The winners and losers from Bitcoin’s halving

    It will be a box office halving for exchanges and ETFs — but a miserable moment for miners and rival cryptocurrencies.

    The Bitcoin halving is fast approaching, but while early investors will be popping open champagne following the cryptocurrency’s recent rally, the 50% cut to block rewards isn’t great news for everyone.

    So, who are the winners and losers following this rare event, and how might this affect the markets going forward?

    The winners

    “OGs” who have had exposure to Bitcoin for years top the list of beneficiaries. The halving means just 450 new BTC a day are going to enter circulation, but this won’t matter much to those who started stacking sats a long time ago.

    Someone who has held on to their Bitcoin since the first halving in November 2012 will have seen their investment surge by a jaw-dropping 502,693%. The world’s biggest cryptocurrency has appreciated by 9,578% since the second halving eight years ago and by 607% following the last halving during the coronavirus pandemic in May 2020.


    Platforms like Robinhood and Coinbase will also be rubbing their hands with glee as the halving kicks in, and curious consumers open accounts to see what the fuss is all about. Increased volumes among established traders will also bring in bumper fees.

    Both companies are now listed on the stock market and have seen their share prices surge since the start of the year.

    Robinhood’s stock price in the year to date | Source: Google

    And while we’re nowhere near the market mania seen during the last bull run, when adverts for crypto exchanges dominated the Super Bowl, firms are starting to notch up their marketing spend once again. Grayscale has released a new commercial in recent days, with Coinbase taking out TV spots during high-profile basketball games. In a nod to Bitcoin Pizza Day, it’s simply explained this cryptocurrency’s staying power with a fitting food analogy.


    Exchange-traded funds based on Bitcoin’s spot price were approved in the U.S. in January — and have helped propel BTC to a new all-time high even before the halving’s taken place.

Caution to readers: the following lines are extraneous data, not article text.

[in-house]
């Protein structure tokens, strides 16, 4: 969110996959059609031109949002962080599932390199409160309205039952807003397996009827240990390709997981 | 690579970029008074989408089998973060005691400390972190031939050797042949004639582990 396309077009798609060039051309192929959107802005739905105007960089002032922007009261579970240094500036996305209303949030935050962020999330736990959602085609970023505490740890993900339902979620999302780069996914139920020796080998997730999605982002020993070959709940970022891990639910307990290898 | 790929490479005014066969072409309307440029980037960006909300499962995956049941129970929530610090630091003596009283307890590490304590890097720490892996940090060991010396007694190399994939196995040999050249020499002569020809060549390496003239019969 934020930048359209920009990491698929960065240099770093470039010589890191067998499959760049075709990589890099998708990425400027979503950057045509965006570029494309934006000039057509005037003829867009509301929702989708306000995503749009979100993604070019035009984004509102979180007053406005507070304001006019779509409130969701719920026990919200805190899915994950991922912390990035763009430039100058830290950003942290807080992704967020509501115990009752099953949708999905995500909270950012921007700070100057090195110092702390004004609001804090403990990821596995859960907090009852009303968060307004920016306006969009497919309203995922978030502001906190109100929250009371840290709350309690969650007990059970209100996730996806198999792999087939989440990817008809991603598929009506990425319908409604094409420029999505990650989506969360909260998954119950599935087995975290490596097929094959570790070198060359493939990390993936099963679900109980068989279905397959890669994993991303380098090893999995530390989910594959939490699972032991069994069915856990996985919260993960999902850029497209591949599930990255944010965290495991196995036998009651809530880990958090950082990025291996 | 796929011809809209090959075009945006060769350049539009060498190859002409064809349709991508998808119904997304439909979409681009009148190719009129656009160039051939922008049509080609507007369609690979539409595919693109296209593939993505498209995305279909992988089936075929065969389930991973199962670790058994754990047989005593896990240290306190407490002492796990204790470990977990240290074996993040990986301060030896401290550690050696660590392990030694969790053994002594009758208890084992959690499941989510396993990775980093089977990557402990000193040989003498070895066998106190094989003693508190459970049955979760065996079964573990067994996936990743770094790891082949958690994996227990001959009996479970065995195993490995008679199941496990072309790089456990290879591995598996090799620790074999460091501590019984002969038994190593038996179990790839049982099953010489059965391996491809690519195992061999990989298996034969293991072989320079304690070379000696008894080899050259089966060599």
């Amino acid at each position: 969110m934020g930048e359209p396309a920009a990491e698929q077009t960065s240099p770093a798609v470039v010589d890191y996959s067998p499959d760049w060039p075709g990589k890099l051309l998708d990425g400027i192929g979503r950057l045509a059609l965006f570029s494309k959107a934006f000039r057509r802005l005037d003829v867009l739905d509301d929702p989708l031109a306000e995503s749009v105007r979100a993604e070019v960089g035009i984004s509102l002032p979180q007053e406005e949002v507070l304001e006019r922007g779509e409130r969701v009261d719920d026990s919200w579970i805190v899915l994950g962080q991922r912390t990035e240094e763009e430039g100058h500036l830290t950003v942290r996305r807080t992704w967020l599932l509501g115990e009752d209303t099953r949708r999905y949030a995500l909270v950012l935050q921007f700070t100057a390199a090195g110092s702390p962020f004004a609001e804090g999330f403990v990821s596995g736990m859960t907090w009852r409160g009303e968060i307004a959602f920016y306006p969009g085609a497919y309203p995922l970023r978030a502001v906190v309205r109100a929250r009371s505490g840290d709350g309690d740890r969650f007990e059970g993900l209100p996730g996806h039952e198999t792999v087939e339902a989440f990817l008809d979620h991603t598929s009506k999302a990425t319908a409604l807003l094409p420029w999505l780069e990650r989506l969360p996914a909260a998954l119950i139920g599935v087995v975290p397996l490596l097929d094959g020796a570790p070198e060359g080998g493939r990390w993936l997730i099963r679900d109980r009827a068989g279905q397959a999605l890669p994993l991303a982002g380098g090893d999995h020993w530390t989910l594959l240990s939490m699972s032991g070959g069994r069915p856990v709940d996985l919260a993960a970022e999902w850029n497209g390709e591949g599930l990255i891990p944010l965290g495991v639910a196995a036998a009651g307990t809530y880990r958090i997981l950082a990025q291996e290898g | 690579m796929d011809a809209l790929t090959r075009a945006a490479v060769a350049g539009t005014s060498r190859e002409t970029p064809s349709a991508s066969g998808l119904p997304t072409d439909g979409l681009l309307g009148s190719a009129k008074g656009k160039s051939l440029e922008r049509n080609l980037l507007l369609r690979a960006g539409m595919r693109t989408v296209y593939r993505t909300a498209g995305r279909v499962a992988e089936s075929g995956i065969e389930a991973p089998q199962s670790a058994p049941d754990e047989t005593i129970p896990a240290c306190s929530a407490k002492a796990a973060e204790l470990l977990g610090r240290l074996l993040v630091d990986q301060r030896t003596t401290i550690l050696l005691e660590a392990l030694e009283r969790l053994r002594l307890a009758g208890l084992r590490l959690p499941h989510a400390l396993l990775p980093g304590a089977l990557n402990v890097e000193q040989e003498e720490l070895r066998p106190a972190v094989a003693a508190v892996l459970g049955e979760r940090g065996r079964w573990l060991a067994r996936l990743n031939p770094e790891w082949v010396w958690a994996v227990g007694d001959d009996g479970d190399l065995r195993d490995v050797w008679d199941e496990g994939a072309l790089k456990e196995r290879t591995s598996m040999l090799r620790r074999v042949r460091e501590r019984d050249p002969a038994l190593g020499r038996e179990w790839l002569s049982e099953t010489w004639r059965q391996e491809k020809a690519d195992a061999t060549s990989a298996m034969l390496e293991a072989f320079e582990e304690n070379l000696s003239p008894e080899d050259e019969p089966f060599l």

BlackRock’s iShares Bitcoin Trust has quickly established itself as a leader in this congested market. With $17.1 billion in assets under management, it could be a key beneficiary if the halving sparks a renewed rush of inflows from retail and institutional investors.

    Michael Saylor

    Someone else who comes out of the halving smelling of roses is Michael Saylor.

    The founder of MicroStrategy turned heads when he started aggressively buying Bitcoin to hold on its balance sheet in August 2020.

    Fast forward to now, and MicroStrategy has now amassed a war chest of 214,000 BTC, with each costing just $33,706 on average. That officially means that just one company owns 1% of all the BTC that will ever exist, and is currently sitting on paper profits of about $6.5 billion.

    It wasn’t always easy. When BTC plunged to lows of $16,000 during a punishing bear market in 2022, Saylor’s big bet was hugely in the red — and funded by eye-watering levels of debt.

    Saylor has now taken a step back as CEO and is now MicroStrategy’s executive chairman, giving him more time to advocate for Bitcoin. He does a lot of that on X.


    Any list of winners from Bitcoin’s halving would be incomplete without crypto reporters. Hey, it keeps us busy! We’ll be covering every twist and turn on

    The losers

    You’ll be unsurprised to know that miners are going to be hit hard by the halving. In the space of one block, the rewards they receive for keeping the network secure will plunge from 6.25 to 3.125 BTC — that’s a drop of about $197,000 in cash terms.

    Miners in areas with higher energy costs, and those with older equipment, may find it’s no longer financially viable to continue. Even publicly listed mining giants have seen their stock price battered amid concerns over what the halving will mean for their bottom line. Shares in both Marathon Digital Holdings and Riot Platforms have slumped by 35% over the past month.

    The winners and losers from Bitcoin's halving - 2

    Other cryptocurrencies

    Bitcoin’s dominance now stands at 54.2%, compared with 45.8% a year ago.

    The increase in BTC’s market share has been at the expense of Ether and smaller altcoins.

    The winners and losers from Bitcoin's halving - 3
    Bitcoin’s dominance over the past 12 months | Source: CoinMarketCap

    Investors aren’t just voting with their wallets. Google Trends data shows that search interest in Bitcoin is far outpacing rival cryptocurrencies, which are struggling to get a look in right now.

    The winners and losers from Bitcoin's halving - 4


    There’s no shortage of pundits willing to step forward and make ambitious predictions about where Bitcoin prices will go next.

    The likes of JPMorgan have suggested that BTC could be heading for a post-halving slump to $42,000, while Fundstrat Global Advisors founder Tom Lee is adamant that a rally to fresh highs of $150,000 could lie ahead in the next 12 months.

    Not everyone can be right — and by the end of the year, some analysts who made pie-in-the-sky predictions will have egg on their faces.

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